Regional GLOF Project -- - PowerPoint PPT Presentation

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Regional GLOF Project --

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  1. Regional Glacial Lake Outburst Floods [GLOF] Risk Reduction Initiative in the Himalayas-- a UNDP-ECHO Initiative –Rajeev IssarBureau for Crisis Prevention & Recovery [BCPR]South & South-West Asia

  2. Regional GLOF Project -- • Hindu Kush Himalayas (HKH) region –

  3. The Himalayan region -- • Straddling across Asia – spanning 8 countries and many downstream ones • Largest areas covered by glaciers and permafrost – nature’s renewable storehouse of freshwater • Intrinsically linked to global atmospheric circulation, hydrological cycle, bio-diversity and water resources • Susceptible to hydro-meteorological, geological and climate-induced hazards • 15K glaciers – 9 major river systems – 1.3b people • Outside polar regions, maximum impact of CC on Himalayas -- higher warming than global average and glacial retreat @ 30-60 meters per decade • Likely increase in incidence of climate-induced hazards

  4. Glacial lakes --

  5. Himalayan glaciers -- • Himalayan glaciers retreating/melting at an alarming rate – faster than glaciers in other regions Dyurgerov and Meier, 2005

  6. Glaciers and GLOFs -- • Bhutan:677 glaciers – 2,674 lakes – 24 dangerous • Nepal:3,252 glaciers – 2,323 lakes – 26 dangerous • India:2,554 glaciers – 156 lakes – 16 dangerous • Pakistan:5,218 glaciers – 2,420 lakes – 52 dangerous • Past Events: i. 21 events affected Nepal in recent past at an average of one event every 2-5 years ii. Bhutan has a history of GLOFs in 50s, 60s and in 1994 in Luggye Tsho iii. GLOF events in Ladakh, India though landslide-induced dam outburst more frequent [viz. Parechu, Himachal] iv. Six incidents in Pakistan during 2008-2009 in Hunza valley

  7. Characteristics of GLOF hazard -- • Enhanced rate of glacial retreat • Behavioral variations in glacial retreat/advance and formation of lakes within the Himalayan region • Increasing numbers and frequency of GLOF incidents – perceptible increase since second half of 20th century • Inadequate understanding of physical dimensions of hazard • Inherent instability of glacial moraine ‘dams’ can cause sudden outburst releasing millions of cubic meters of water and rocks/debris in a few hours • Varying causes and multiple triggers

  8. Project outline -- • Objective:Strengthen GLOF risk reduction efforts in the Himalayan region [India, Pakistan, Bhutan and Nepal] through non-structural and community-based interventions • Outputs: i. Identify current needs, limitations and competencies in reducing GLOF risks in HKH region and enhance understanding of socio- economic risks associated with GLOFs ii. Initiate and establish a regional network to facilitate knowledge networking of stakeholders to develop holistic approaches for GLOF risk mitigation iii. Promote community-based approaches for GLOF risk mitigation v. Promote inter-organizational and regional coordination and adopt a multi-stakeholder approach vi. Support national governments and nodal institutions to develop interventions to mitigate future GLOF/flash flood risks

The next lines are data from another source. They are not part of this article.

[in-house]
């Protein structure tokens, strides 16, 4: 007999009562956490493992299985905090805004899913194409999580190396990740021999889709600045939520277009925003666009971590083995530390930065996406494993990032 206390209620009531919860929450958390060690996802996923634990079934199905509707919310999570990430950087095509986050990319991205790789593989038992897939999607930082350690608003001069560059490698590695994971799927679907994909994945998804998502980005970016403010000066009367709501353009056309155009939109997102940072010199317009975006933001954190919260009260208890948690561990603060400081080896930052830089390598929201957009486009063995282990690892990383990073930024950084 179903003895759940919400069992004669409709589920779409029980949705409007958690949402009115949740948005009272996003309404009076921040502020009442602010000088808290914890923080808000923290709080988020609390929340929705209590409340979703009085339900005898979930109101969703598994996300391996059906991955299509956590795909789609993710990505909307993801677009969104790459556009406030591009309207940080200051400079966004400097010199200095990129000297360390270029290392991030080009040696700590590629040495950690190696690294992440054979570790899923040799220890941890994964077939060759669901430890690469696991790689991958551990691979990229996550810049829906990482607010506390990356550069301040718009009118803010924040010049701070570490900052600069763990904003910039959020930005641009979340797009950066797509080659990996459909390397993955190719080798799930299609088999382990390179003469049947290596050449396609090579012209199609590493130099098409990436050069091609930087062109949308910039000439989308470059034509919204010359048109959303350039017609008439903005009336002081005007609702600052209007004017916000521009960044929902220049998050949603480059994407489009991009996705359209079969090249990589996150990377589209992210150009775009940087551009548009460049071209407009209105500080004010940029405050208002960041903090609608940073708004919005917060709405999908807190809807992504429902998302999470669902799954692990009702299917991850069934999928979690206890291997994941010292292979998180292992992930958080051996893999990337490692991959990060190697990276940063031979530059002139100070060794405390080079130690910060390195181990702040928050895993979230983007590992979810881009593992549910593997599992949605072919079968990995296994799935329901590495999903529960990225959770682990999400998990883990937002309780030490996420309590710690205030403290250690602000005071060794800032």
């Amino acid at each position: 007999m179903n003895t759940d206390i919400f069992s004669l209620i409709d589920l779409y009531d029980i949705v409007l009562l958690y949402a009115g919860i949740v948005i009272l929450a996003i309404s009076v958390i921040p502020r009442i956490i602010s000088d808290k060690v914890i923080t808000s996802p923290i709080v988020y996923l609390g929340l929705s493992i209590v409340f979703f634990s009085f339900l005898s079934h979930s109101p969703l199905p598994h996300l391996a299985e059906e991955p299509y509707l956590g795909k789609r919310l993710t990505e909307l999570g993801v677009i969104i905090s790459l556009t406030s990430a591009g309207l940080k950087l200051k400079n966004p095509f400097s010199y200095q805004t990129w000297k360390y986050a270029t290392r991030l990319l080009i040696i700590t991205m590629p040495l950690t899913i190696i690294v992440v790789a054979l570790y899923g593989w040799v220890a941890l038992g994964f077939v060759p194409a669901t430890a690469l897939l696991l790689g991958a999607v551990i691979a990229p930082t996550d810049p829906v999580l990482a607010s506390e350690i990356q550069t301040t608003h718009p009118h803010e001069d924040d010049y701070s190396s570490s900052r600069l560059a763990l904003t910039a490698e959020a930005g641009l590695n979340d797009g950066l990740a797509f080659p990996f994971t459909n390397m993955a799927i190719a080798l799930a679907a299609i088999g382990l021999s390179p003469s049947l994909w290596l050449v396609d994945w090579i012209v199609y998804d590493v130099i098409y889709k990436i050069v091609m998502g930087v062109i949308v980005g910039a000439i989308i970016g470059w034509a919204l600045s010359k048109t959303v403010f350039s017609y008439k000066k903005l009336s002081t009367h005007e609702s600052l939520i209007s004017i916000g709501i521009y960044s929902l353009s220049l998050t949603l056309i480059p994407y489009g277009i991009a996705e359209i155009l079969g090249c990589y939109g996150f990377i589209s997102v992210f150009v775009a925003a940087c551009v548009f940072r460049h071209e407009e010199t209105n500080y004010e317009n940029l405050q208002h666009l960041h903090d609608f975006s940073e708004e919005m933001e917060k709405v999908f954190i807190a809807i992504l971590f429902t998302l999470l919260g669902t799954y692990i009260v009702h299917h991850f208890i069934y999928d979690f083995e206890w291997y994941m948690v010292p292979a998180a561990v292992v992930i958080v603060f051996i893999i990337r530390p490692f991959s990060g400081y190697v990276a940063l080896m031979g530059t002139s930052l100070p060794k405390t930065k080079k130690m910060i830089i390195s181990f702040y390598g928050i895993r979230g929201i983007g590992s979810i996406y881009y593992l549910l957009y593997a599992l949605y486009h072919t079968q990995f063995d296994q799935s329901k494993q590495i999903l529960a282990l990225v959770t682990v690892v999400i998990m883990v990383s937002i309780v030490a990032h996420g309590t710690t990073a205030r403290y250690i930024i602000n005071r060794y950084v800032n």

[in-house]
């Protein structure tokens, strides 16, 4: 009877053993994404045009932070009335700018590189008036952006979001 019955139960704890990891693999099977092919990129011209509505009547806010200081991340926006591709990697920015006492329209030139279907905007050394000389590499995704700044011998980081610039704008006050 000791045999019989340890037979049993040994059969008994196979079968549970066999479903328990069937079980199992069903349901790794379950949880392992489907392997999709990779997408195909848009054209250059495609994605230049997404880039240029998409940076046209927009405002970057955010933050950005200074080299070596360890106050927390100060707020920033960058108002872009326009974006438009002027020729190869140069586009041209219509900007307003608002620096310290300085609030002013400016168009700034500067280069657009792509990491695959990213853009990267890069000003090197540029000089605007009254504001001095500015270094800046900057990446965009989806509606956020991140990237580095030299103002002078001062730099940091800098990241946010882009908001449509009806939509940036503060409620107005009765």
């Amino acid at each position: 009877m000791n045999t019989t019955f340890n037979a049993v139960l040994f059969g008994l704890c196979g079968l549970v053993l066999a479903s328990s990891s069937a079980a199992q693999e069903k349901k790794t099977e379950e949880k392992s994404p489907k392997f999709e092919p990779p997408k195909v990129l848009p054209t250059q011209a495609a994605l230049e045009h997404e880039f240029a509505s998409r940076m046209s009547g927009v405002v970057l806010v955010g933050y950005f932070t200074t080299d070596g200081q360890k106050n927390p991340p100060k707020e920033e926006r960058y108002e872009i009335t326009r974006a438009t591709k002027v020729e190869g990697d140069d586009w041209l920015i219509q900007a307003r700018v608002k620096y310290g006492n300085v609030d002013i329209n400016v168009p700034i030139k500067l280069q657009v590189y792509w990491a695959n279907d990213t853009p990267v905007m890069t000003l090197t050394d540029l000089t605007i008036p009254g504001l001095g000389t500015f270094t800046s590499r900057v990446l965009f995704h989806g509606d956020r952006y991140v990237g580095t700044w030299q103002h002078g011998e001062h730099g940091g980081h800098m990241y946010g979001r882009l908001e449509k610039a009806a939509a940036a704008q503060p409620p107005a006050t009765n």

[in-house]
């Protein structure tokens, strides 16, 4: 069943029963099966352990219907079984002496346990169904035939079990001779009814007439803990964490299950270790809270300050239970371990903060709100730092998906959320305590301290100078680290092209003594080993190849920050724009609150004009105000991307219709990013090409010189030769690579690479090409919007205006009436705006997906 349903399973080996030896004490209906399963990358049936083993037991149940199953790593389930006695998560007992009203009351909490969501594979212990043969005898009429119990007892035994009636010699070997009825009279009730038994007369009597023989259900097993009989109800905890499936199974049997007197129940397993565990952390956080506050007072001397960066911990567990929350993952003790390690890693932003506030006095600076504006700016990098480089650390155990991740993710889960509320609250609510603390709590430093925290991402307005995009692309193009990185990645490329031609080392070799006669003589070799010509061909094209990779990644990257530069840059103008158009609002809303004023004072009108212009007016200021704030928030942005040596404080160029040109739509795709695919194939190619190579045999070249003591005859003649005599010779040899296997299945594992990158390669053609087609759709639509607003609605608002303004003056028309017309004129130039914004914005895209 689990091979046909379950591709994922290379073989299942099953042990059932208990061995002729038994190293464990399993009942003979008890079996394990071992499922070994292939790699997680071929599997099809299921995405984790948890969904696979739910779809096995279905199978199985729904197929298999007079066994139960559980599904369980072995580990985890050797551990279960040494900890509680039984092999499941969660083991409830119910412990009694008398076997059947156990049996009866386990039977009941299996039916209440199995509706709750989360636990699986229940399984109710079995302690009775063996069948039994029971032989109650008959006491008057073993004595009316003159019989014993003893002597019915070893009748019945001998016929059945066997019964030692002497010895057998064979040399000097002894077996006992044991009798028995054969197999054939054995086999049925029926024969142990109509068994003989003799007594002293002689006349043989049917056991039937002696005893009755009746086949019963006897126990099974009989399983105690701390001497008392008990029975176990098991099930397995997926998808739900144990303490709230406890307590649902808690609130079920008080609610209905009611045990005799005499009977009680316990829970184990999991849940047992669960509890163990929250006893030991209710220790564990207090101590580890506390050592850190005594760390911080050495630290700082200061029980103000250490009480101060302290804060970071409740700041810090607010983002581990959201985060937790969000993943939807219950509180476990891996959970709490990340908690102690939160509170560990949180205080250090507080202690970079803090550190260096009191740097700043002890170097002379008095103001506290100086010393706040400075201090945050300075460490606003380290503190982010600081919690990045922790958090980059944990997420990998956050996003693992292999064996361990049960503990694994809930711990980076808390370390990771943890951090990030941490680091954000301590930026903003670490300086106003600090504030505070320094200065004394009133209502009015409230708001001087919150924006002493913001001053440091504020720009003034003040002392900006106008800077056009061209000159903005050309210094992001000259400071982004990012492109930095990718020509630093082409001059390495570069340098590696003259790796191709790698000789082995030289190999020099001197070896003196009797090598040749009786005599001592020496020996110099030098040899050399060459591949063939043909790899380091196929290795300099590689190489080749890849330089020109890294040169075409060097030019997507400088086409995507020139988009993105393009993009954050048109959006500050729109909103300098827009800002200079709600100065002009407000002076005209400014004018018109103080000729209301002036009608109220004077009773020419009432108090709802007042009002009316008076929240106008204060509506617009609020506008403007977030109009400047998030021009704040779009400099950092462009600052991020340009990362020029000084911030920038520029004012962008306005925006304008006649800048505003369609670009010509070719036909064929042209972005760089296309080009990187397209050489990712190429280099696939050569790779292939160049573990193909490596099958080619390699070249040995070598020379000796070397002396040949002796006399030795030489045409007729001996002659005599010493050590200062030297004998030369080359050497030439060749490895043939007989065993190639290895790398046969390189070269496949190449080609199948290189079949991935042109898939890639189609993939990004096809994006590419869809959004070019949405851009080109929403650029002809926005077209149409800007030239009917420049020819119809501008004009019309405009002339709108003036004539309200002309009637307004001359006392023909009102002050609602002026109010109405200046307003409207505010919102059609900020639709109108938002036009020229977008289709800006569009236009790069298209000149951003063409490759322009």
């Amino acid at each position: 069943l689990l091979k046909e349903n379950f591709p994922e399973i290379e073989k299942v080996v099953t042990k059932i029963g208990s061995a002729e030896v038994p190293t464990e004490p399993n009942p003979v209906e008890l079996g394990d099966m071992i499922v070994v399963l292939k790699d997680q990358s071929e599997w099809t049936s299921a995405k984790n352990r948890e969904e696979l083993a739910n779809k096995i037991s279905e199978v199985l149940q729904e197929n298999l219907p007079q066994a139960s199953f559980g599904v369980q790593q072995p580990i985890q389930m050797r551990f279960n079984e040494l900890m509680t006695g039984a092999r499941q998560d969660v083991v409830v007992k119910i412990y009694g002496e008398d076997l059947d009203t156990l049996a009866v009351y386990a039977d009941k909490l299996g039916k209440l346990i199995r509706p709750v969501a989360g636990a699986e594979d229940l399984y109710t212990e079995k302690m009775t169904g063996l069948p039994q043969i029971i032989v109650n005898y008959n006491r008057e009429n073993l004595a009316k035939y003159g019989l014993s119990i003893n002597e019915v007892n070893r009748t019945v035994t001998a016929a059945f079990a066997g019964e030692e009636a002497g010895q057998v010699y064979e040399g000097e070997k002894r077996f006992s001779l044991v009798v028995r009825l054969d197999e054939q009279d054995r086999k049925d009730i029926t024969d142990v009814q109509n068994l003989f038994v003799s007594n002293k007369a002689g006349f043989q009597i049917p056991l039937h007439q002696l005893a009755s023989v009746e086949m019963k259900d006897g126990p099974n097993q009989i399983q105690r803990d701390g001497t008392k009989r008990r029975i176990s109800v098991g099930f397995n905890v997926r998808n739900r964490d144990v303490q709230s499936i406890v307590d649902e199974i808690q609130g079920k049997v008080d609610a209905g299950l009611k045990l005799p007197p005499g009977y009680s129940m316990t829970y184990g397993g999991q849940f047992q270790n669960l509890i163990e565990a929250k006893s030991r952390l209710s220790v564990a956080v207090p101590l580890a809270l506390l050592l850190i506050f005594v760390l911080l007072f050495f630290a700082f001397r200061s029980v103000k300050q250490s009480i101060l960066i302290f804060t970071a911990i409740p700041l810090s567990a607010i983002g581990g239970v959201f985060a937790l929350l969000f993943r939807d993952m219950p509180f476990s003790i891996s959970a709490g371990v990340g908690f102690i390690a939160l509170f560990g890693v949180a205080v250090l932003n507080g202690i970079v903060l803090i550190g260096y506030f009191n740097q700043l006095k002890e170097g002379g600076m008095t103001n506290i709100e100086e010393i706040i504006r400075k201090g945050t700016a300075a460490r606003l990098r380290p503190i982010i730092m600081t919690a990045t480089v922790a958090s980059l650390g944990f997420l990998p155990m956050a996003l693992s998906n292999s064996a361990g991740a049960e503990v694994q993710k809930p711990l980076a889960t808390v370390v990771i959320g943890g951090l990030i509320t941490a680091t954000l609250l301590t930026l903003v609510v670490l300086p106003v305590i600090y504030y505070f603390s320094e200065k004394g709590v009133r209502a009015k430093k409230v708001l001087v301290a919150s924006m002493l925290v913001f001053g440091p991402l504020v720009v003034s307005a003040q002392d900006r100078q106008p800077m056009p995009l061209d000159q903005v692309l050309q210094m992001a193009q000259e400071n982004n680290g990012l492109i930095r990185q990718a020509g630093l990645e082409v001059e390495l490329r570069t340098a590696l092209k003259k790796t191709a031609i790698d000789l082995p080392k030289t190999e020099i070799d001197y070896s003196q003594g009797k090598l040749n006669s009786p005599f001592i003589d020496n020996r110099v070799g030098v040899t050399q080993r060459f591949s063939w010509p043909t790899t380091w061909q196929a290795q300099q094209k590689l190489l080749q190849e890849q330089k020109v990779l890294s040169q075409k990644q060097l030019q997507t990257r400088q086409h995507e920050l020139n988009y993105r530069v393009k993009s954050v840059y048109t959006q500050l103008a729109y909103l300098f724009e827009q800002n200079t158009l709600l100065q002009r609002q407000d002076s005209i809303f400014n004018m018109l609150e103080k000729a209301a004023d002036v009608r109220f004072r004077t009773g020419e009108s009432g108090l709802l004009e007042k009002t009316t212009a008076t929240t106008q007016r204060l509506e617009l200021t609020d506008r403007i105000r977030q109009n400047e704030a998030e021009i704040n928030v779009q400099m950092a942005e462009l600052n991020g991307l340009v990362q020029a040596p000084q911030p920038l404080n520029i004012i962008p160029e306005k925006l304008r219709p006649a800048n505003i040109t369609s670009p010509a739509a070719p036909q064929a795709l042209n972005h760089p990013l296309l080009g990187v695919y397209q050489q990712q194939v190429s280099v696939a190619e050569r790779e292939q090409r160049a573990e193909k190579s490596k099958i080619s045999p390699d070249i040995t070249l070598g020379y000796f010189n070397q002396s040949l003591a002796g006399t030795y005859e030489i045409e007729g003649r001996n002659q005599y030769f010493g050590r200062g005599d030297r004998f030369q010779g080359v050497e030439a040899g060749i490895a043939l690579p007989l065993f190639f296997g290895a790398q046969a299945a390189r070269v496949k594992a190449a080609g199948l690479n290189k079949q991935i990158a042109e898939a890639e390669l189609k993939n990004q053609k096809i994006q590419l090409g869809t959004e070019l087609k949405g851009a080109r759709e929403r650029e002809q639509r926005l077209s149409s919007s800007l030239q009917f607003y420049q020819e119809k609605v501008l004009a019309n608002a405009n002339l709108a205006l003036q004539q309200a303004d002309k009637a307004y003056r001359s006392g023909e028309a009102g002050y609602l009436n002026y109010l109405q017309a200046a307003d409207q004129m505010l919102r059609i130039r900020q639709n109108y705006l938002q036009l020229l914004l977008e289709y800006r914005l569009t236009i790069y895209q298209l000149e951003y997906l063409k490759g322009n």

9. The Methodology -- • Work closely with national and local administrations • A knowledge-driven approach -- technical inputs from ICIMOD, Wadia Institute of Himalayan Geology, SAARC DMC, TERI, IRI Columbia, TARU, NARC, WWF, Wadia Inst., GB Pant Inst., NIDM, Tribhuvan University, CNR (Bhutan), HIPA, SASE, University of Sussex, ADPC etc. • Association of practitioners’ from DM, CC, development planning, environmental management, NGOs/CBOs • Interaction with communities, elected representatives and traditional community institutions • Test piloting of community interventions • Constitution of Core Working Groups in each project country • Gender and disability identified as cross-cutting issues

  10. Key Outputs -- • Preparatory Assessment Reports focusing on (i) socio-economic impact of GLOF/flash flood incidents, (ii) identification of risk mitigation and preparedness measures adopted and (iii) identify capacity needs and gaps at community and local administration level • Identification and implementation of community pilots • Knowledge networking and information sharing --- a dedicated webpage • Organization of a local-level and national Consultations and Regional Workshop with participation of identified stakeholders • A partnership approach – involving governments, technical agencies, scientific/academic institutions, civil society organizations, elected representatives, communities, media etc. • Greater experience sharing and coordination at regional level • Harmonization of ‘structural’ and ‘non-structural’ mitigation measures and approaches